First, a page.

In the good old days having children was a pretty straightforward matter. You either did or you didn’t, and most women who did had them early on. The CDC tells me that in 1910 a woman’s median age at first birth was 21.1 years. In 1935 that median age was 20.8 years, and in 1960 the median age rose to 22.7 years (NHCS Data Brief, No. 68, August 2011).
In the decades since women, on average, have been having first babies later in life than ever before.
Medical advancements (yay, science!) have given those of us lovingly referred to as breeders much more flexibility when it comes to the possibility of having babies. Just the illusion of choice when it comes to timing pregnancies reveals some interesting philosophies, ones that are usually defended vehemently amongst those living in Mommyhood. (It can be a strange place sometimes.)
I’ve met women who had their children early (and by that I mean at 19, 20, or 21 years old). They each insisted that it was important to them that they were young while their kids were young, and there’s definitely logic in the argument. Kids have the volatile energy of a Tasmanian Devil, so being a youthful parent would most certainly help. Plus we’re just now swinging toward the tween years in our home while their kids are driving or getting ready for college…
Back when we were trying to start a family, lots of people seemed to be aiming for their 20s. We began trying ourselves when I was 29 years old. I guess by that decade people figure you’ve survived college and whatever wild single years might have followed (not for us, but whatever) so you should be responsible enough to bring a life into the world. That was pretty much my theory, anyway. I didn’t realize until T-man and Bear arrived how flawed this theory was (for me, that is).
T-man showed up when I was 34 years old. Some might think that automatically means I’d be singing the praises of child-rearing in your thirties but y’all…I look at that number and think I was halfway to being 40 when these babies started showing up! They were exhausting. Every day was like clawing my way up a mountain until BrightSide walked through the door, and most nights I’d go to bed wondering how I’d make it through another day.
But. Even though raising babies in my thirties was draining and nerve-wracking and often grueling, I’m certain I was a far better mother at 30+ than I would have been in my twenties. My energy level might not have been quite as high, but there was a huge difference in my capacity for patience (nowhere near infinite, but definitely improved) between those two decades. And since kids pretty much live to try your patience, that ability to endure is crucial to survival.
Now I’m in my 40s and I’ve made huge strides in my attitude and general outlook on life. I wouldn’t exactly say I’m all zen but I’m trying, and it’s been life changing for me. So I sort of get it when I see these celebrities having babies in their 40s…they’ve had twenty years or so to affect change in the world, and now they’re ready to bring a child into that dynamic. Except I can’t stop crunching the numbers. Have a baby at 42? Toddler tantrums sure sound like a fun addition to perimenopause. You’ll be teaching them to drive in your late 50s. You’ll be sixty when that kid finally leaves for college, which means you’ll spend the first few years of that decade sweating out tuition and living expenses. And all of that’s assuming you only have the one kid.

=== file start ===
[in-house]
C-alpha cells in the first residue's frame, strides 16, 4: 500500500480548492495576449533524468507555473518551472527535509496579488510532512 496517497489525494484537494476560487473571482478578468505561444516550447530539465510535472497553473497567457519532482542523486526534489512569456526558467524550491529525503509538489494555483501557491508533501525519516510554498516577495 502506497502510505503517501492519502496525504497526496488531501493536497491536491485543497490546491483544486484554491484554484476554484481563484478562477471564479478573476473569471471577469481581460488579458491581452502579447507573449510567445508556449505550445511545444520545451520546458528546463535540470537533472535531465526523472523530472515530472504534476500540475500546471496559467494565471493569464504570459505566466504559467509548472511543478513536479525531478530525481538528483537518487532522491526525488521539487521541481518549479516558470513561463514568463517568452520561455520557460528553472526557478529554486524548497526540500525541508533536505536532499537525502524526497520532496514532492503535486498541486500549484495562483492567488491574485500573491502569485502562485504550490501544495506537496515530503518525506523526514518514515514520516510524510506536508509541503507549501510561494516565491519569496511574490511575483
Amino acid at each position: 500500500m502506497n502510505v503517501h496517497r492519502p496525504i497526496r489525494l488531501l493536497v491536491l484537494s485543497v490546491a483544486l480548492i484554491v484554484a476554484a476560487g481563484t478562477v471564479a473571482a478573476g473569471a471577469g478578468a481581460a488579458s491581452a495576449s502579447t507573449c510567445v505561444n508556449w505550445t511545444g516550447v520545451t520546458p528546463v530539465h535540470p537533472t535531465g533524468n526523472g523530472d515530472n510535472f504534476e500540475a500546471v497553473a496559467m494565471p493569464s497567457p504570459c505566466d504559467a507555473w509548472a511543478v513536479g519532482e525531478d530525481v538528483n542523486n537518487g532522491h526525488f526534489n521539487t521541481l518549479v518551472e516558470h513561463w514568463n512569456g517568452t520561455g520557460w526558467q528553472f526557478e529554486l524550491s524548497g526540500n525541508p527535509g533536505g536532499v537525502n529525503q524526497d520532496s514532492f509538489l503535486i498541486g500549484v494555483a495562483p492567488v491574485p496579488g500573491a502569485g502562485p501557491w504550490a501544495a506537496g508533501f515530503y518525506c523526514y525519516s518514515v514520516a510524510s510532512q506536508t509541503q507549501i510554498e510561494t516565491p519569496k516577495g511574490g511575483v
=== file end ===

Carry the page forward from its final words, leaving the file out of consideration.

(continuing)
Given my confusion over starting motherhood in your forties, I’m sure it comes as no surprise that (yes, I’ll say it) having a baby in your 50s or 60s sounds just plain nuts. I’m not talking about the wonderful women who step up into tragedy and take in a child. I’m confused by this woman who pursued IVF to have a baby at 56. Also perplexing? This American who traveled all the way to South Africa to get pregnant at 59 with twins when U.S. doctors refused to perform IVF due to her age. Then there’s the 65-year-old German grandmother who gave birth to quadruplets in May.
People, I am all about the power of choice. For reasons surpassing understanding, biology allows men to produce babies into their 70s and 80s, a glitch I’d totally be willing to ask about when I get to the hereafter. Hey, God, what’s the deal with those geezers knocking up trophy wives? Was that part of some master plan? Frankly, no, there was a glitch in development that left a loophole. Sorry about that.
I’m not saying women shouldn’t have babies in their 50s and 60s because it’s wrong. I’m just saying I find it…incomprehensible. Diapers, potty training, and preschool in your early sixties. Middle school, puberty, and teenagers in your early seventies. And who on earth has the fortitude to deal with an 18-year-old’s drama when they’re approaching 80?!
So medical advances (yay!) have given women a lot more choices than they used to have, and options are good. As for me? T-man and Bear came along at just the right point in my life – I wasn’t so old that I couldn’t keep up with them, but I’d gained enough life experience to make me a much better mother.
Teens to seventies: that’s a pretty broad baby-making range, but to each their own…